TORONTO—Of those Canadians who plan to retire, more than two-thirds plan to work during retirement, according to a recent Harris/Decima study commissioned by Scotiabank.
Most respondents planned to continue work primarily to remain mentally (72 per cent) and socially (57 per cent) active. However, 38 per cent expect to work after they officially retire out of financial necessity.
The study found that 56 per cent of Canadians think they will need less than $1 million to fund their retirement, half of whom believe they will need less than $300,000. More than one-quarter of Canadians think they will need between $1 million and $2 million and 16 per cent believe they will need more than $2 million to fund their ideal retirement.
“Being mentally and socially active is important at any age,” said Gillian Riley, senior vice-president and head of Retail Payments, Deposits and Lending at Scotiabank. “While there’s no magic number that Canadians should be aiming for when saving for retirement, it’s important that Canadians are realistic about how they plan to spend their retirement and how much it will cost,” said Ms. Riley. “Whether it be $250,000 or $1,000,000, it can be daunting to think about needing such a large sum of money, so it is equally important for Canadians to consider how much they can afford to put away for retirement and understand what that amount will mean for them down the road.”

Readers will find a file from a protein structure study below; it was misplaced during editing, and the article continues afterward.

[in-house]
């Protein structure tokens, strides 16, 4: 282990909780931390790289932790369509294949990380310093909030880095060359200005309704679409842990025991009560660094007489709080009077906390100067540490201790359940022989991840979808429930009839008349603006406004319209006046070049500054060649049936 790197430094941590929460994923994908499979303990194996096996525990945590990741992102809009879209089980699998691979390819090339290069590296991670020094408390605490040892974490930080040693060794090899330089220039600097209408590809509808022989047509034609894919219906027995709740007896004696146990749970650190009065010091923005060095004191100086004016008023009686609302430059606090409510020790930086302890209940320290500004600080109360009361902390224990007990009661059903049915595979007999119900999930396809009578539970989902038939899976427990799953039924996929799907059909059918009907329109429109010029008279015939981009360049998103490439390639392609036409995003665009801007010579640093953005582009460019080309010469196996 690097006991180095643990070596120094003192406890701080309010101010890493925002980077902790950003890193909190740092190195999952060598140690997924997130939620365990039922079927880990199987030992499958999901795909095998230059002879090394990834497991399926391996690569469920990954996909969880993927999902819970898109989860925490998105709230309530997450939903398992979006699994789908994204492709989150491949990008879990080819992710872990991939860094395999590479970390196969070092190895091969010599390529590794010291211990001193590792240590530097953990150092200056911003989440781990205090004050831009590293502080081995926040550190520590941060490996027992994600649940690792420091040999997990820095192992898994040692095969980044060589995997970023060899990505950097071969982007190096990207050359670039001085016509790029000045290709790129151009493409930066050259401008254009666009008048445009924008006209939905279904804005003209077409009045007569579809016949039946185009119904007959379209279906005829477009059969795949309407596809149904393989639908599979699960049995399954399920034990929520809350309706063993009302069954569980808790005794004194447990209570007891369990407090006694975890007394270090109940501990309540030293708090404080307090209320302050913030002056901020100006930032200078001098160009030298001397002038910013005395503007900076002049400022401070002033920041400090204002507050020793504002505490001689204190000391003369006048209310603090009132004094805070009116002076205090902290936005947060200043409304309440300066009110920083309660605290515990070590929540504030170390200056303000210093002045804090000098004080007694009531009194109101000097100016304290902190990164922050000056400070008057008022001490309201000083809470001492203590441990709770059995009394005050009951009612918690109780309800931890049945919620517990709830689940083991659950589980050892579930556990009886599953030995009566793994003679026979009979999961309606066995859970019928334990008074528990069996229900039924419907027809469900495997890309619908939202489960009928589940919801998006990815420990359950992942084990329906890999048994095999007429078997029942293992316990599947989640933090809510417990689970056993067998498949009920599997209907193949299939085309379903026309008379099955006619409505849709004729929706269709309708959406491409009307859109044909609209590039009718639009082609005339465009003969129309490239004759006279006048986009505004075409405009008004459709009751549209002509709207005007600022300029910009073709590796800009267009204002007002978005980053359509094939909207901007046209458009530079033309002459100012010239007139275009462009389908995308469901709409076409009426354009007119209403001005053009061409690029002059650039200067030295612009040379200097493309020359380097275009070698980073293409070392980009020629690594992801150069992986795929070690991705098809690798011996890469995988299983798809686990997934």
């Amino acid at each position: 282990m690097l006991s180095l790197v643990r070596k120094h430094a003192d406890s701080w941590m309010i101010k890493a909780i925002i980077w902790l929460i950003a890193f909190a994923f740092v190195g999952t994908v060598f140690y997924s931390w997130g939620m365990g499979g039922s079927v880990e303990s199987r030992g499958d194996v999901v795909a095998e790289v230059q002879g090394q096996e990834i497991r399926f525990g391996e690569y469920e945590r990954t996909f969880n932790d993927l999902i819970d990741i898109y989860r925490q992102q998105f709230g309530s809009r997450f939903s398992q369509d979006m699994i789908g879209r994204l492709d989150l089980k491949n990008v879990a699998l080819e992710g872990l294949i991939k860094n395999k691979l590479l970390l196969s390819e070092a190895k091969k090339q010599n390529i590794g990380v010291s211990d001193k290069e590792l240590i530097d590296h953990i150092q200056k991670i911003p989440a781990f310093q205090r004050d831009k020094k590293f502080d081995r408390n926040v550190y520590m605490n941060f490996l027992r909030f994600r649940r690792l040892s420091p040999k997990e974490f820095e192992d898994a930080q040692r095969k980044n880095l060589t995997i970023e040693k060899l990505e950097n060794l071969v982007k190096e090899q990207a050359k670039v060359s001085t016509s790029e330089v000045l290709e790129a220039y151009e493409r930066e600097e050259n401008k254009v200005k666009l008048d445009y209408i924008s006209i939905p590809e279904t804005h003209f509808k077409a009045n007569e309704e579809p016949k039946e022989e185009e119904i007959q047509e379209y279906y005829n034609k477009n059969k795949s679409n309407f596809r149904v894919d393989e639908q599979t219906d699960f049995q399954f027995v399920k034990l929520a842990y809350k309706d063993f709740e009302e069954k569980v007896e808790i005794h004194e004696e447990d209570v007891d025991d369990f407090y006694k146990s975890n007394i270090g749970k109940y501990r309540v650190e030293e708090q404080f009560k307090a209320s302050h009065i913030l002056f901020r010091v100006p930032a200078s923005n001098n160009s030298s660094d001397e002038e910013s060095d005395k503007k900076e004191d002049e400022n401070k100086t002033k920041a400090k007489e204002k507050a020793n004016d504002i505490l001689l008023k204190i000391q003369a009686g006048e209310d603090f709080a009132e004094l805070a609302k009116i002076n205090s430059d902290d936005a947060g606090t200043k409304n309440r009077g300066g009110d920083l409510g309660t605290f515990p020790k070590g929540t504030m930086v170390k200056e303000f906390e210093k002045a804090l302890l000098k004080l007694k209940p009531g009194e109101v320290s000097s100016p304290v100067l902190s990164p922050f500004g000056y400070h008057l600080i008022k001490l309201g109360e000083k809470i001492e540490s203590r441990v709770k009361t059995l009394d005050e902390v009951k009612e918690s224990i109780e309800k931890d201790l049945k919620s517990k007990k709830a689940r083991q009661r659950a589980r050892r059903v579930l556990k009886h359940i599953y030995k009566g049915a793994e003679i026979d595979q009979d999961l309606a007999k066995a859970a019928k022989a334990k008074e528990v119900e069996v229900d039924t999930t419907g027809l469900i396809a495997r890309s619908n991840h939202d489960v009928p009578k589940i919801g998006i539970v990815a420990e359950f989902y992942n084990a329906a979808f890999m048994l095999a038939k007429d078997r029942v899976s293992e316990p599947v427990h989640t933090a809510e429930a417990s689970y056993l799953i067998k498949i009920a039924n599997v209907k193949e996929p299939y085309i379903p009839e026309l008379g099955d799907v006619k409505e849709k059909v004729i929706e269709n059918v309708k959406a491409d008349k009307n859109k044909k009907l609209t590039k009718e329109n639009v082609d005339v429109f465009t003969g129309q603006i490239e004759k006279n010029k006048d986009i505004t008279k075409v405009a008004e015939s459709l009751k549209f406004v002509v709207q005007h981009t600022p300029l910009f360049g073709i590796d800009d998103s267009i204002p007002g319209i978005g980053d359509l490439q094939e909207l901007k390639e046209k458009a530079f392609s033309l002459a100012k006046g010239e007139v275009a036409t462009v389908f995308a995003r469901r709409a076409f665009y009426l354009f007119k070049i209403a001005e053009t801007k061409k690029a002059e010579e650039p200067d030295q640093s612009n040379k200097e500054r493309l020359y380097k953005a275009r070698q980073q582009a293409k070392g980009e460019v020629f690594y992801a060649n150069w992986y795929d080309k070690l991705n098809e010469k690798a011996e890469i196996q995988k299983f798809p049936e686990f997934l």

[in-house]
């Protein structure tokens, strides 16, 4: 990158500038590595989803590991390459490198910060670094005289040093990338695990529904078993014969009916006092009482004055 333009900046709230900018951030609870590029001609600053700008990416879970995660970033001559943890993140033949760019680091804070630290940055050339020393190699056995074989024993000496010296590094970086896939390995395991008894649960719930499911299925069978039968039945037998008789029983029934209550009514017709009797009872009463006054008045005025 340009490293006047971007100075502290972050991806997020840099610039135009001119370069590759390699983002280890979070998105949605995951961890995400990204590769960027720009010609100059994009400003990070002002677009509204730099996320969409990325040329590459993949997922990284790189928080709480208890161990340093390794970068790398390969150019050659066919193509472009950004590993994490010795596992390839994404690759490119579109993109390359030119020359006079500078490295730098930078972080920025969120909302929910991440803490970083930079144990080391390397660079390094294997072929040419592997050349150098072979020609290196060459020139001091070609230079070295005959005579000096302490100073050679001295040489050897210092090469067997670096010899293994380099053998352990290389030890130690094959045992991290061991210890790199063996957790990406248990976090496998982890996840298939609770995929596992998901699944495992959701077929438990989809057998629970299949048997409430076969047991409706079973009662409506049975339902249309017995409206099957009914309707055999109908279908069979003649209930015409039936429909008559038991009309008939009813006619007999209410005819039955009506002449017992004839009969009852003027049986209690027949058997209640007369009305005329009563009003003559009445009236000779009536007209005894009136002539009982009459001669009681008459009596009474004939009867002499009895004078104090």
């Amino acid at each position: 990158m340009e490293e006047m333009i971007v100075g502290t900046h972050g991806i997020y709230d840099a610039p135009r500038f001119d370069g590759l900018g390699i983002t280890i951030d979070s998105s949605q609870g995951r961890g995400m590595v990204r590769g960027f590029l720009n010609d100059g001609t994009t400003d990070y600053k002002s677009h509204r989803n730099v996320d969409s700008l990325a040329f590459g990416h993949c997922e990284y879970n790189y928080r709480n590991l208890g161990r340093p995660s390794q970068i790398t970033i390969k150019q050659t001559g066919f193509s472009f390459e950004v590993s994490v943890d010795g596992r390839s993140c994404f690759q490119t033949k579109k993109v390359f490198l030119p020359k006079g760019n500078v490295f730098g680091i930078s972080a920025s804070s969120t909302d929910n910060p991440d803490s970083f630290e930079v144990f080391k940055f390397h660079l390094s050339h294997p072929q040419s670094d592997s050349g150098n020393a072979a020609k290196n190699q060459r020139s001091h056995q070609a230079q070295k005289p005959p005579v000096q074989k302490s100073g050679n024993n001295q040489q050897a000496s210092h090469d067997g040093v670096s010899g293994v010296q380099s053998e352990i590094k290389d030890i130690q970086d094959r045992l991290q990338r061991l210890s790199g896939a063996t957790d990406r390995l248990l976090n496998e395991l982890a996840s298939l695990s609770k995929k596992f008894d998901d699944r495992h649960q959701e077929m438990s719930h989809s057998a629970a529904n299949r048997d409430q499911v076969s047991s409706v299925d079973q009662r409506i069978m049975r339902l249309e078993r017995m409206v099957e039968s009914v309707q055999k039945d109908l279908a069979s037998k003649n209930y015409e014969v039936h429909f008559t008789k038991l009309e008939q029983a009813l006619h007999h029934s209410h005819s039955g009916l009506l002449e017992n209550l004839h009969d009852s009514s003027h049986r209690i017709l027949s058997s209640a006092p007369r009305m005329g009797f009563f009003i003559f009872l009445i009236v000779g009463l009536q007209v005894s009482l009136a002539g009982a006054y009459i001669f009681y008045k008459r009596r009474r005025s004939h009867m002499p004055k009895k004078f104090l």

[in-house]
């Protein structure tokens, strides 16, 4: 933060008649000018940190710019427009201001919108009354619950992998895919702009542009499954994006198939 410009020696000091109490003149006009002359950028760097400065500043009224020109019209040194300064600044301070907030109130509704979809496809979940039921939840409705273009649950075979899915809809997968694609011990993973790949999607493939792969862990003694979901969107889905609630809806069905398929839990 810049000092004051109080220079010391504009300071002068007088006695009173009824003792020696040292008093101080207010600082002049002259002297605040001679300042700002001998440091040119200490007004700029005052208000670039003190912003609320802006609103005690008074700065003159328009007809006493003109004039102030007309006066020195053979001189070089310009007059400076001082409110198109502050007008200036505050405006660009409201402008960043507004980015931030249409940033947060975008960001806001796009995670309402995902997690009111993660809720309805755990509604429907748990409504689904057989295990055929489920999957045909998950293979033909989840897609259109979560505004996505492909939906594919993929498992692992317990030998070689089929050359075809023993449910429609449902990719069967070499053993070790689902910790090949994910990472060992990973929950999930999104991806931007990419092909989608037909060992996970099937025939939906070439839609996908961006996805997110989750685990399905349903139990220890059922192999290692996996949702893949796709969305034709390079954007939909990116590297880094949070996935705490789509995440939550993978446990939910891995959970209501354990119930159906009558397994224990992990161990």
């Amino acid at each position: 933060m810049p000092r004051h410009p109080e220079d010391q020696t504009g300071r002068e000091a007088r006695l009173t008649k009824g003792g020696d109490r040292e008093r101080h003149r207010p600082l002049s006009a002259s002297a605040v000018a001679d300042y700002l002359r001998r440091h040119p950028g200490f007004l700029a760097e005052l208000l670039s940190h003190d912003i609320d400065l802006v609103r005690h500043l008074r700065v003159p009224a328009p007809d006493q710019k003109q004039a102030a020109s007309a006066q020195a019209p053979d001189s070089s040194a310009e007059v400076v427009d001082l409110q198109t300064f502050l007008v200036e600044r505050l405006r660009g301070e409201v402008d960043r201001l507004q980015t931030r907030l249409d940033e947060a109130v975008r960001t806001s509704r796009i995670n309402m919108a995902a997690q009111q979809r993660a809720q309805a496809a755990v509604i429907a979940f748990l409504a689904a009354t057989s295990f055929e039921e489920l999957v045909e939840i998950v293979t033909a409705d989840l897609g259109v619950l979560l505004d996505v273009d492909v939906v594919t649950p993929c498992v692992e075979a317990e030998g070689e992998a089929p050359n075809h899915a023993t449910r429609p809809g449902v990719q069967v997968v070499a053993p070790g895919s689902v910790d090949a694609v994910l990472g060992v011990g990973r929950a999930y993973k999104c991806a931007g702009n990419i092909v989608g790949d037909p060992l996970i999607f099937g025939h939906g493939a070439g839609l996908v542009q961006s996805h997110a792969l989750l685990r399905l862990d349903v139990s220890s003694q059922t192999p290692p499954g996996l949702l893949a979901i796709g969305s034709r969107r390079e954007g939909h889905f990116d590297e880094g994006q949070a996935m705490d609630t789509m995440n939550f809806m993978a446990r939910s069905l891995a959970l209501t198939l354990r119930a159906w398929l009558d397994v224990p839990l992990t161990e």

When it comes to how they plan to spend their retirement, 86 per cent plan to travel and 72 per cent aim to spend time with family and friends.
Other retirement plans include taking up a hobby (50 per cent) and going back to school (24 per cent).
As for saving for retirement, three-quarters (78 per cent) of those expecting to retire are currently putting money away for their future and they have been doing so for an average of 15 years. About half of Canadians who plan to retire report saving less than $20,000 over the past five years.
While the bulk of money for retirement will come from RRSP contributions and savings (78 per cent and 68 per cent respectively), many Canadians indicated their retirement would also be funded by money from the government (63 per cent), their work pension (55 per cent) or inheritance (27 per cent). A small number of Canadians expect to have retirement money come from the lottery (five per cent) or their kids (four per cent).